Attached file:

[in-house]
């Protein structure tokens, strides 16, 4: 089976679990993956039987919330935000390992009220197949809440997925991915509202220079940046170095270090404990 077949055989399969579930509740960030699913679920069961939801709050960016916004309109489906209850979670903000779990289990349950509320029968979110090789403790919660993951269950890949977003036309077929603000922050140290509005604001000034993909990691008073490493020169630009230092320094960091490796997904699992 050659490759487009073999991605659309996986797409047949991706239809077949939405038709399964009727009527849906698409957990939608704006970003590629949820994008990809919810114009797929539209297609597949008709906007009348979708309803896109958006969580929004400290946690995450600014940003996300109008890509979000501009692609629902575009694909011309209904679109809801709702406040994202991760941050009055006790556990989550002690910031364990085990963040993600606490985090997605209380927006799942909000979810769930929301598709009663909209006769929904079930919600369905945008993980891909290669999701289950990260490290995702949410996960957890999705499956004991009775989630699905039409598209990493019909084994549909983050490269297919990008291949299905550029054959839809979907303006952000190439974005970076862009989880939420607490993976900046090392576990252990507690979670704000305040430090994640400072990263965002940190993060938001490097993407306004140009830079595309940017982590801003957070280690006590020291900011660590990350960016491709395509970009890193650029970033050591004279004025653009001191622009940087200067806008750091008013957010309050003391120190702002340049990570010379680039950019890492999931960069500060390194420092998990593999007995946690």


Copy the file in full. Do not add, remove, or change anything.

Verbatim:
[in-house]
């Protein structure tokens, strides 16, 4: 089976679990993956039987919330935000390992009220197949809440997925991915509202220079940046170095270090404990 077949055989399969579930509740960030699913679920069961939801709050960016916004309109489906209850979670903000779990289990349950509320029968979110090789403790919660993951269950890949977003036309077929603000922050140290509005604001000034993909990691008073490493020169630009230092320094960091490796997904699992 050659490759487009073999991605659309996986797409047949991706239809077949939405038709399964009727009527849906698409957990939608704006970003590629949820994008990809919810114009797929539209297609597949008709906007009348979708309803896109958006969580929004400290946690995450600014940003996300109008890509979000501009692609629902575009694909011309209904679109809801709702406040994202991760941050009055006790556990989550002690910031364990085990963040993600606490985090997605209380927006799942909000979810769930929301598709009663909209006769929904079930919600369905945008993980891909290669999701289950990260490290995702949410996960957890999705499956004991009775989630699905039409598209990493019909084994549909983050490269297919990008291949299905550029054959839809979907303006952000190439974005970076862009989880939420607490993976900046090392576990252990507690979670704000305040430090994640400072990263965002940190993060938001490097993407306004140009830079595309940017982590801003957070280690006590020291900011660590990350960016491709395509970009890193650029970033050591004279004025653009001191622009940087200067806008750091008013957010309050003391120190702002340049990570010379680039950019890492999931960069500060390194420092998990593999007995946690």